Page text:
With COMEX, it’s easy to count the contracts as they’re all listed on the exchange itself. However, it’s impossible to count the other side. Contract sellers may have gold elsewhere, they may have gold leases, mining streams, etc.

    Racoon: if you mean the price, in this report we say that the price of gold should be higher. If you mean in the bigger picture, well owning gold is not a profit-making asset. It simply avoids the losses incurred by the dollar owners. We will have more to say on this soon…

    bgoldman: that is part of it. Why suffer steady, guaranteed losses to hold francs when you can earn positive interest in dollars? Another part is that negative interest incentivizes capital destruction in myriad ways.

  7. Redeem says:

    Nice analysis, but it still seems to me that the markets are rigged. GATA.org work demonstrates that Central Banks have manipulated the gold price for decades, officially as in the London Gold Pool, and unofficially through the bullion banks. As they point out, how much gold central banks really have is the most closely guarded secret in the world. In order for the US to keep confidence in the US dollar in the face of massive money printing and rising debt, it is imperative that the Federal Reserve and/or Exchange Stabilization Fund suppress the gold price (the canary in the coal mine). As gold flows from West to East (China), the amount of gold left to suppress the price must be getting fairly low. If demand for gold picked up in the West, then it would be game over. Also, the way gold and silver are suppressed in the futures market is by target raids in which tens of thousands of short contracts are dumped in thinly traded markets in a matter of minutes for no other apparent purpose other than to drive price lower. Then when the price is lower, the bullion banks buy back their short positions. The process is referred to as the “wash and rinse” cycle and repeats time and time again. How is this not manipulation? Seems to me that the price of gold and silver will rise when the ability to suppress the price comes to an end.

  8. Racoon69 says:

    Keith, What I meant when I drew the analogy between PM ownership & taking out an insurance policy is this: Let’s say, (not so) hypothetically, that I have 75% of the money that I don’t need invested in PM’s. What should I do next? Root for Gold to go to 5000 in the next month? That’s where the “Be careful what you wish For” thought comes into play.

    Let’s say I go buy a $1 Million Life Insurance Policy tomorrow. What shoud I do next? Root for my wife to be able to cash in on that policy in the next month?

    The “end game” for PM ownership MIGHT be almost as dismal as the Insurance Policy.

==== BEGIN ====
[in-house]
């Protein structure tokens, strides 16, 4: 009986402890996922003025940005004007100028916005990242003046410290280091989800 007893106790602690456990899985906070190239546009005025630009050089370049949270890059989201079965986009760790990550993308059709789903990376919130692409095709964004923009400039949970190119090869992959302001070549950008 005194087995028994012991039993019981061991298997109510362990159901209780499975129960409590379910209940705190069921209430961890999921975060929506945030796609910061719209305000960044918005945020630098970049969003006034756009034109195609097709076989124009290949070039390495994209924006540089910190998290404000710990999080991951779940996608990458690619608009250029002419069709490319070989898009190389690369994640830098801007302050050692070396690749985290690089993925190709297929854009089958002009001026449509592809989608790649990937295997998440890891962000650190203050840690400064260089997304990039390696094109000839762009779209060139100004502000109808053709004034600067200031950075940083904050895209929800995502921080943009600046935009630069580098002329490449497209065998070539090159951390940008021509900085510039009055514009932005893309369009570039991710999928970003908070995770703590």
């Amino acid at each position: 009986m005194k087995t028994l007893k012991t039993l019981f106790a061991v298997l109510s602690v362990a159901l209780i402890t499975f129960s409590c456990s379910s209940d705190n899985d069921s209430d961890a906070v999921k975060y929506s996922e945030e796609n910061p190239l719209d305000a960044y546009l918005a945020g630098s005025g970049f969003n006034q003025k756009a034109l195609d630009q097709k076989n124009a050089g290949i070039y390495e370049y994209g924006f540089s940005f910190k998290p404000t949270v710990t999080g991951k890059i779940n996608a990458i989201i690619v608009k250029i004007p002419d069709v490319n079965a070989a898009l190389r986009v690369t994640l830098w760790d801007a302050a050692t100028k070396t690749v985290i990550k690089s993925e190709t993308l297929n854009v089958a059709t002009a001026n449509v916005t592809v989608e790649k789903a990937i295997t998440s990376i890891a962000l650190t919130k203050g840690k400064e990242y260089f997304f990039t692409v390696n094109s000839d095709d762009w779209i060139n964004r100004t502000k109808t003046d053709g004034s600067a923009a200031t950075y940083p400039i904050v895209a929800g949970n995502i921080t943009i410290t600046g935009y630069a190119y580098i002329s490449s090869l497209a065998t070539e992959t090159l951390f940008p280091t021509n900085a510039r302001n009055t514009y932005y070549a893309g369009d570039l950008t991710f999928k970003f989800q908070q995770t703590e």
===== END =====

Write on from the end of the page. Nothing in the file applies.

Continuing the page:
9. jtibbs says:

    Hi Keith,
    Nice Outlook, your best yet! Especially liked the Nortel Networks default reference; how quickly we forget that even ‘high-tech’ companies can go bust (as well as banks).

  10. Keith Weiner says:

    Redeem: I encourage you to scroll back through the articles on this site. We have posted at least half a dozen (plus one video) debunking the claims of manipulation. Those claims just aren’t so, no matter how many times they are asserted.

    Racoon: I agree and add (as I always do) that if you own an ounce and the price goes to $5,500 then you do have more dollars, however those dollars are worth less. How much less? They’ve gone down by 5:1. Not only is the world a much-worse place, but you have no more money than before. You still have an ounce!

    jtibbs: thanks! 🙂

  11. greenapple36 says:

    Keith.

    I really appreciate you looking back at last years predictions and assessing how you did. This is something that not many are honest enough to do, especially not the die hard goldbugs with their manipulation theories that never work.

    reading your articles gives a really good sense of gold and the reasons to buy gold and hold gold. Silver however remains kind of fuzzy. I understand that buying sliver right now doesn’t make much sense, but what about holding silver in general. If one already has silver, is there any reason to keep on holding it? I mean, I fully understand why gold is a monetary metal, but is silver really a monetary metal, or just something that tags along behind gold, and kind of is and kind of isn’t.

    I somewhat understand gold, but I really don’t understand silver. can you perhaps write something focusing mainly on sliver, so we understand sliver better.

    on another note. I really want to encourage you to run a webinar, or a day long presentation in phoenix (which is where you are, I think), or something like that. so we can ask you questions in person.

    thanks

  12. Racoon69 says:

    Keith, I see your point. An ounce is an ounce no matter how many pieces of Fiat Paper I can trade it for. Guess I’m still stuck in the mindset of valuing things in terms of dollars.

    But can you give us your vision of what a logical “end game” would be for PM ownership? Are you picturing that the collapse of the Fiat Monetary System will eventually happen and then the next Monetary System will be backed by PM’s? In which case we will have neither lost nor gained anything but 95% of “Normal” people will have lost most of what they thought they had.